Gardening

Using sustainable and research-based techniques, learn how to grow your own vegetables, connect with other gardeners, or use Ask an Expert to seek gardening advice. Watch a video about the OSU Master Gardener program in Newport, Oregon.

Things to do in December

  • Western Oregon: Do not walk on lawns until frost has melted.

  • Turn the compost pile and protect from heavy rains, if necessary.

  • Check stored flower bulbs, fresh vegetables, and fruits for rot and fungus problems. Discard any showing signs of rot.

Gardening Tips

Fueling the high-energy hummingbird
Rufous is back
Methods to control blackberry thickets
Blackberry thickets can be controlled with dedication
Wait for warm soil to plant beans
Soil temperature is important to germinate beans.
Sustainable gardening Web page debuts
Planting dates and regions for growing Oregon vegetables
Growing vegetables in Oregon's four zones.

Gardening Courses

Master Gardener Online

Learn the art and science of growing and caring for plants, and even become a Master Gardener, through this two-option online course.

Become a water-wise gardener

Plant an economical and environmentally friendly and garden with the help of the WaterWise Gardening online course series.

Popular Publications

A new publication from OSU Extension shows a full-circle approach to gardening on school grounds
Use this self-guided learning module to find information on grapevine nutrient needs and how to diagnose problems with disease, insects, drought, sunburn, and herbicides.
Learn how to create a "cloche" that can be used to protect your plants from cold weather.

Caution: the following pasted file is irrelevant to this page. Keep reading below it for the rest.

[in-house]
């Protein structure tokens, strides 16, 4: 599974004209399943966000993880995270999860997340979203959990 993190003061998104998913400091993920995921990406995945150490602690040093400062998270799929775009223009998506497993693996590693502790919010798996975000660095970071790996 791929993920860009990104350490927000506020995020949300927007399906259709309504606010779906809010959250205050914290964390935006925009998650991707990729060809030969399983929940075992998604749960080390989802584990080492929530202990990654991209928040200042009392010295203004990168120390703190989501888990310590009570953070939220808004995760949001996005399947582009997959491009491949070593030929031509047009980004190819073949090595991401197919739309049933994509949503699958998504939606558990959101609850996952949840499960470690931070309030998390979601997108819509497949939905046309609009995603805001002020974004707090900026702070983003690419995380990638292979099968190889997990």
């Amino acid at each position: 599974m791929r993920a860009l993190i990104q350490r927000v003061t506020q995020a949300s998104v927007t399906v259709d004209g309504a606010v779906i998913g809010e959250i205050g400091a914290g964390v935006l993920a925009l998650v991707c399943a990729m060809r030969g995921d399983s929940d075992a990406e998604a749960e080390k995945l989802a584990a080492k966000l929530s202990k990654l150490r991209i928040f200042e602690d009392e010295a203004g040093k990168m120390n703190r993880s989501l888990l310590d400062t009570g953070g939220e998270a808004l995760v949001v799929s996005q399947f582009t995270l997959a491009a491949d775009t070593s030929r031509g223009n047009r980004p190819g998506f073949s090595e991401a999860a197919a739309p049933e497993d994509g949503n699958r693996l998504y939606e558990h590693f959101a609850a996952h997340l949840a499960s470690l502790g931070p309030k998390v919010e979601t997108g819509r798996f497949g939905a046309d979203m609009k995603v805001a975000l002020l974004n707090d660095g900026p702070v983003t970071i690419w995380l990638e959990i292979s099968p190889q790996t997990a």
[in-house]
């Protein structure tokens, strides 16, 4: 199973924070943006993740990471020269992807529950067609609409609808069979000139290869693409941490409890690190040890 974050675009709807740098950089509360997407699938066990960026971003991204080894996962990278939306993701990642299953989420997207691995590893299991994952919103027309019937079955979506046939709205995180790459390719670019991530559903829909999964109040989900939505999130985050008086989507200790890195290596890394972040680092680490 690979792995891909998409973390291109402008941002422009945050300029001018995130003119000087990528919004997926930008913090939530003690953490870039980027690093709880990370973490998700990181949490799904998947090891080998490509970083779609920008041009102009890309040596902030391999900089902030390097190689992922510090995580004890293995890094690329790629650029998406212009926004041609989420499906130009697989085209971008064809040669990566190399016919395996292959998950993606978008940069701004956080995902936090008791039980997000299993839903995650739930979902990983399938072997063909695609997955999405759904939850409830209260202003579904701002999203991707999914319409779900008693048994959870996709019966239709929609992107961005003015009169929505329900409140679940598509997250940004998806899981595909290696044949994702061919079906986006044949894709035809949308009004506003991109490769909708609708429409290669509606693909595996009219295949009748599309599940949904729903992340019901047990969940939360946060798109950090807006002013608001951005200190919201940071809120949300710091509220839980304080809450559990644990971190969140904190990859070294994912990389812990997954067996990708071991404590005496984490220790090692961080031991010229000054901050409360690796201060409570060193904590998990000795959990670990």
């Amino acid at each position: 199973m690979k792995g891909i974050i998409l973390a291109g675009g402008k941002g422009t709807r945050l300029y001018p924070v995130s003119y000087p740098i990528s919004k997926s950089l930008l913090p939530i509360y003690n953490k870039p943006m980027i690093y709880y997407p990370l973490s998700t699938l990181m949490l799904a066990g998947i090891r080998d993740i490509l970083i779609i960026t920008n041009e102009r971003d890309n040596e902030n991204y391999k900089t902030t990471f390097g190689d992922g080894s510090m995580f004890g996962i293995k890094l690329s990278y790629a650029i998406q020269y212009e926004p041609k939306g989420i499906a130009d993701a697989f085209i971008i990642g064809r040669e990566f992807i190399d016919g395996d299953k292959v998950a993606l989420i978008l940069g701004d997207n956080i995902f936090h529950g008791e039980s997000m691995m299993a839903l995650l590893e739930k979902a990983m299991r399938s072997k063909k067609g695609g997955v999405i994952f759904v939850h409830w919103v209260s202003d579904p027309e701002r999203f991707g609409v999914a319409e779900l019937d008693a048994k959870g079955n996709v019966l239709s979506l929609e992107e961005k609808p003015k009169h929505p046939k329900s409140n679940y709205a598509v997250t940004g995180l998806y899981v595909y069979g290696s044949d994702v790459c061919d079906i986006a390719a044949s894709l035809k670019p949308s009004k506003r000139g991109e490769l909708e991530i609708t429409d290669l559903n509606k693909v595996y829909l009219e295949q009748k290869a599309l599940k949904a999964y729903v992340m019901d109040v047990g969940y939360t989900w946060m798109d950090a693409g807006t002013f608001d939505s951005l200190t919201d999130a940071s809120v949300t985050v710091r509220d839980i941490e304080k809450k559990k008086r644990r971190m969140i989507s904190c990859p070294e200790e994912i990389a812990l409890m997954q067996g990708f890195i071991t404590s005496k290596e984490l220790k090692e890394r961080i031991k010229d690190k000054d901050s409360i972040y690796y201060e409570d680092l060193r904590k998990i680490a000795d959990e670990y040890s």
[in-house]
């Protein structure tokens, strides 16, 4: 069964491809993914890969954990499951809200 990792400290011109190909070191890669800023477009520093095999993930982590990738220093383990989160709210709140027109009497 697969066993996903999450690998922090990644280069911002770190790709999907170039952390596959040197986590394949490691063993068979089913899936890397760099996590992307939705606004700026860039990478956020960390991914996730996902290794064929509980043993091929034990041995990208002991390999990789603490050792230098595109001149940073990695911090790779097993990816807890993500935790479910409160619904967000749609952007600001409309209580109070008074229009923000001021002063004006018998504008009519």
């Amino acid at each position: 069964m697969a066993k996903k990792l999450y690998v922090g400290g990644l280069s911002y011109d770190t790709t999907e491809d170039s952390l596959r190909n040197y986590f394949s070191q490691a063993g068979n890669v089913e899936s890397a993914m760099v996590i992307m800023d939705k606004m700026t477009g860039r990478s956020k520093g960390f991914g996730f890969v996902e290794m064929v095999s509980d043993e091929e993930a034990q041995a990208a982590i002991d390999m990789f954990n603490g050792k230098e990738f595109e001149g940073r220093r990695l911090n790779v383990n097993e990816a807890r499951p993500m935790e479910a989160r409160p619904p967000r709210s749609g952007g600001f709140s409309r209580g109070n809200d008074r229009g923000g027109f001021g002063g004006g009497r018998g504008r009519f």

If you lack space for a garden, consider raising vegetables in containers.
Making a poor garden better often begins with the soil. If your garden soil is poor, consider giving it some help.
Strategies to to keep the bugs out of your garden.
Improve your soil by adding organic matter and creating raised beds.
Basic instructions on how to prune your trees.

Question of the Week

I'm an urban rental dweller--West Portland--whose elderly landlords would rather deal with issues with the house rather than the yard, on which grass seed that I've bought does not grow; the soil is depleted and I can't really afford to pay for bag after bag of compost or fertilizer (it's a pretty big lot). So after a little research I read about the endangered Oregon Kinkaid's Lupine and am wondering if that could be planted here for a few years to enrich the soil and grow harvestable seeds for others to grow. I doubt the landlords nor the neighbors would object, given that the yard is mostly moss and dandelions now. Any merit to the idea?  

Upcoming Events

Dec. 16, 2016 (all day)
Apply now for the 2017 Polk County Master Gardener training class! Application deadline is December …
Dec. 19, 2016 2:00pm - 3:30pm
Jan. 02, 2017 1:00pm - 3:00pm
Benton County Master Gardener board meeting
Jan. 05, 2017 10:30am - 11:30am
Jan. 23, 2017 (all day)
The online Master Gardener course is being revised, and will relaunch in January of 2017.  …
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